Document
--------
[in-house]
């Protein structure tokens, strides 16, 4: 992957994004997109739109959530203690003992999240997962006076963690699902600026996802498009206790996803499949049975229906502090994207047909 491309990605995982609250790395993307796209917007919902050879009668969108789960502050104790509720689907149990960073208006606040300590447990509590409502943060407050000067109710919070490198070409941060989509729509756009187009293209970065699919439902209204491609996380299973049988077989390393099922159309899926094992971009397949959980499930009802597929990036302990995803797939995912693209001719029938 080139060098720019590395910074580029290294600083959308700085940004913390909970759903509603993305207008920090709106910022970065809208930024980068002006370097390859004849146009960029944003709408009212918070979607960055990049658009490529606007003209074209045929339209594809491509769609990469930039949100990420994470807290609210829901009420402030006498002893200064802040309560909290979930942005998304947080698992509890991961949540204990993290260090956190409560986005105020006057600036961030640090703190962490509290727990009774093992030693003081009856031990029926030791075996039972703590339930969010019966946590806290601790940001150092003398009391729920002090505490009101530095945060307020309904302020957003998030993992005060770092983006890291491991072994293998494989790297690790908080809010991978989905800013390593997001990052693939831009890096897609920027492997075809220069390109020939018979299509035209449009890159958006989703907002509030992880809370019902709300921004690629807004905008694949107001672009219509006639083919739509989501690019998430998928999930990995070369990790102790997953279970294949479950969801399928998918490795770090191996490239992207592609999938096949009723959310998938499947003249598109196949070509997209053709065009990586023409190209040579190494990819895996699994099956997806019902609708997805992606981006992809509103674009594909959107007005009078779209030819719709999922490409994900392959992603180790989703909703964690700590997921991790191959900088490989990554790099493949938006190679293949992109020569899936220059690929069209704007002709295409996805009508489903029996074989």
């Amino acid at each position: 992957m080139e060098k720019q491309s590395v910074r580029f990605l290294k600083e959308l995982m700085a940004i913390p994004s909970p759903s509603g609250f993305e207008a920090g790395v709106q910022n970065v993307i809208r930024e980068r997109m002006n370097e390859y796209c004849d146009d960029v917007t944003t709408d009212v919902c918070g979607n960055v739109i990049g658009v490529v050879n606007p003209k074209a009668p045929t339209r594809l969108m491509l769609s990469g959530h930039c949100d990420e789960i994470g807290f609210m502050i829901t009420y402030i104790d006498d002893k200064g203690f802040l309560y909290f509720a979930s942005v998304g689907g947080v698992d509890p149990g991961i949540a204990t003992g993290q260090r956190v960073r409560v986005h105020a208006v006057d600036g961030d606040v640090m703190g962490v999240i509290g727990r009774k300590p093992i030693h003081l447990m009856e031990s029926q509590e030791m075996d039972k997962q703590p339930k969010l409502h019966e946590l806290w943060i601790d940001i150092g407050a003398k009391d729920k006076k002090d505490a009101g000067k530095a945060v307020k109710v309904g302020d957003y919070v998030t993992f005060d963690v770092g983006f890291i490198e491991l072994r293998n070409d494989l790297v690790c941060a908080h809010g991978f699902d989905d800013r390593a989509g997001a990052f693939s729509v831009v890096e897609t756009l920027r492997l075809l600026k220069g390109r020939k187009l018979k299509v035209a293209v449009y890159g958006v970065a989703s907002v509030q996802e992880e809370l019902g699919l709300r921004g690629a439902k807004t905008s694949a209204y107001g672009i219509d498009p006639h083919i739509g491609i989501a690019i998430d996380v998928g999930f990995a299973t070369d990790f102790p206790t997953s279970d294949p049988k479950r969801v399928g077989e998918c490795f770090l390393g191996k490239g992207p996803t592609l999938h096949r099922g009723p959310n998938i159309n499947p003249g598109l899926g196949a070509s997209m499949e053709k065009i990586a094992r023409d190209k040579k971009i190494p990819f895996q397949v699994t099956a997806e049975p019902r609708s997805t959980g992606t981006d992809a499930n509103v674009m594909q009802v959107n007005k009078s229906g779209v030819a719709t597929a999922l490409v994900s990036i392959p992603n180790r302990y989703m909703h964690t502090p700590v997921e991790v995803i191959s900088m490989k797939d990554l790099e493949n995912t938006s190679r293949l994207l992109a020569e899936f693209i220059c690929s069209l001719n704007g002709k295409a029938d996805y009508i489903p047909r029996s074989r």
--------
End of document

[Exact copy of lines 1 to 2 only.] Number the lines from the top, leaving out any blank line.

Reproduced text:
[in-house]
């Protein structure tokens, strides 16, 4: 992957994004997109739109959530203690003992999240997962006076963690699902600026996802498009206790996803499949049975229906502090994207047909 491309990605995982609250790395993307796209917007919902050879009668969108789960502050104790509720689907149990960073208006606040300590447990509590409502943060407050000067109710919070490198070409941060989509729509756009187009293209970065699919439902209204491609996380299973049988077989390393099922159309899926094992971009397949959980499930009802597929990036302990995803797939995912693209001719029938 080139060098720019590395910074580029290294600083959308700085940004913390909970759903509603993305207008920090709106910022970065809208930024980068002006370097390859004849146009960029944003709408009212918070979607960055990049658009490529606007003209074209045929339209594809491509769609990469930039949100990420994470807290609210829901009420402030006498002893200064802040309560909290979930942005998304947080698992509890991961949540204990993290260090956190409560986005105020006057600036961030640090703190962490509290727990009774093992030693003081009856031990029926030791075996039972703590339930969010019966946590806290601790940001150092003398009391729920002090505490009101530095945060307020309904302020957003998030993992005060770092983006890291491991072994293998494989790297690790908080809010991978989905800013390593997001990052693939831009890096897609920027492997075809220069390109020939018979299509035209449009890159958006989703907002509030992880809370019902709300921004690629807004905008694949107001672009219509006639083919739509989501690019998430998928999930990995070369990790102790997953279970294949479950969801399928998918490795770090191996490239992207592609999938096949009723959310998938499947003249598109196949070509997209053709065009990586023409190209040579190494990819895996699994099956997806019902609708997805992606981006992809509103674009594909959107007005009078779209030819719709999922490409994900392959992603180790989703909703964690700590997921991790191959900088490989990554790099493949938006190679293949992109020569899936220059690929069209704007002709295409996805009508489903029996074989």